Just last week was Diwali, the Indian festival of lights that is now celebrated universally. It is a celebration of good over evil and light over darkness.

This was my first Diwali spent with none of my two children at home and it was a new experience for me. 

With my son now working far away and my daughter in college, my husband and I found ourselves alone. I would be lying if I said I did not miss my kids this Diwali.

I would also be lying if I said our festivities were very different compared to all the times when the children were home. 

The reason is that call schedules do not differentiate. Because call schedules do not know whether it is Diwali, Thanksgiving, Hanukkah, or Christmas. Call is call and you make the best of it. 

And we had a lot of calls to do between my husband and me. So we did what we could and celebrated how we could.

If you found time to make some home-prepared sweets, dress up, and light firecrackers, great! If you managed to get a simple home-cooked meal on the table in a fairly clean home, with a lit scented candle, perfect!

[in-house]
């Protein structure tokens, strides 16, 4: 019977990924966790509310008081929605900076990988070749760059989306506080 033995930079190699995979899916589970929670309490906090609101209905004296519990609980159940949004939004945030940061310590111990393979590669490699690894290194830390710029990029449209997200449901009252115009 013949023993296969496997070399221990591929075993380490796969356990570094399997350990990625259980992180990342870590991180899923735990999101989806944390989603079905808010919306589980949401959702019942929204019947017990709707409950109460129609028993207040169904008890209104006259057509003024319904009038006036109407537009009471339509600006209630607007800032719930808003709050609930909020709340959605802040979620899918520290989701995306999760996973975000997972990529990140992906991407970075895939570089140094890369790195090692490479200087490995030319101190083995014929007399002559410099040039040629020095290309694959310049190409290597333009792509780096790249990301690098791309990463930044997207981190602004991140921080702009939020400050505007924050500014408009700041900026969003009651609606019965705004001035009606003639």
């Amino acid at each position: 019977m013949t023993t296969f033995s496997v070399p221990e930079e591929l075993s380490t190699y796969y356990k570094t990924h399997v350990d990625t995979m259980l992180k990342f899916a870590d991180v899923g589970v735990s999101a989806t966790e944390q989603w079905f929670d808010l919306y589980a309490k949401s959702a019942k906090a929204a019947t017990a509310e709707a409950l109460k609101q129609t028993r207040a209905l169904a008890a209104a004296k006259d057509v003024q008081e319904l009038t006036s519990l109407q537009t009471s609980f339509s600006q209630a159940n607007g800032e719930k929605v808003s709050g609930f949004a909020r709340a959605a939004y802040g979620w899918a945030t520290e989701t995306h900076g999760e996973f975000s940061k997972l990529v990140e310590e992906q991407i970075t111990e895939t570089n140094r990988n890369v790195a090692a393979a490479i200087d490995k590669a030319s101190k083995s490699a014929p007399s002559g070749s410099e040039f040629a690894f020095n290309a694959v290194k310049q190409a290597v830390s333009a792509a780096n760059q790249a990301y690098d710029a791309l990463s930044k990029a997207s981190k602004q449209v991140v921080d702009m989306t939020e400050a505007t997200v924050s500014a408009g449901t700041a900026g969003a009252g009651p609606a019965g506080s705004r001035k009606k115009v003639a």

Even dressing up in festive clothing can be much work and sometimes not worth the hustle. Especially if you have to quickly change back into your scrubs and run out the door. 

So we made the most of it whenever we could. But mainly, we enjoyed being with each other. We somehow always managed to get a few diyas lit and do a prayer together, even if it was occasionally the next day. 

Now in hindsight, I realize that every day that we spent as a family together was a celebration.

Traditions are important and rituals and festivities do provide comfort, joy, and familiarity. What is not important is the stress around the holidays. 

My message to you women docs and all others during the holidays is simple. Do what you can, as much as you can, given the constraints at the time. 

In the end what you will remember more are the warm hugs, the beautiful faces of your children, and the heartfelt conversations that took place.

Do make sure to provide hot cocoa and some cookies. 


Dr. Anupama Verma is the Editor-in-Chief of the Women in White Coats blog and a CoAuthor of “The Chronicles of Women in White Coats” book two. She is a nephrologist who has been practicing for more than fifteen years and has lived on four continents.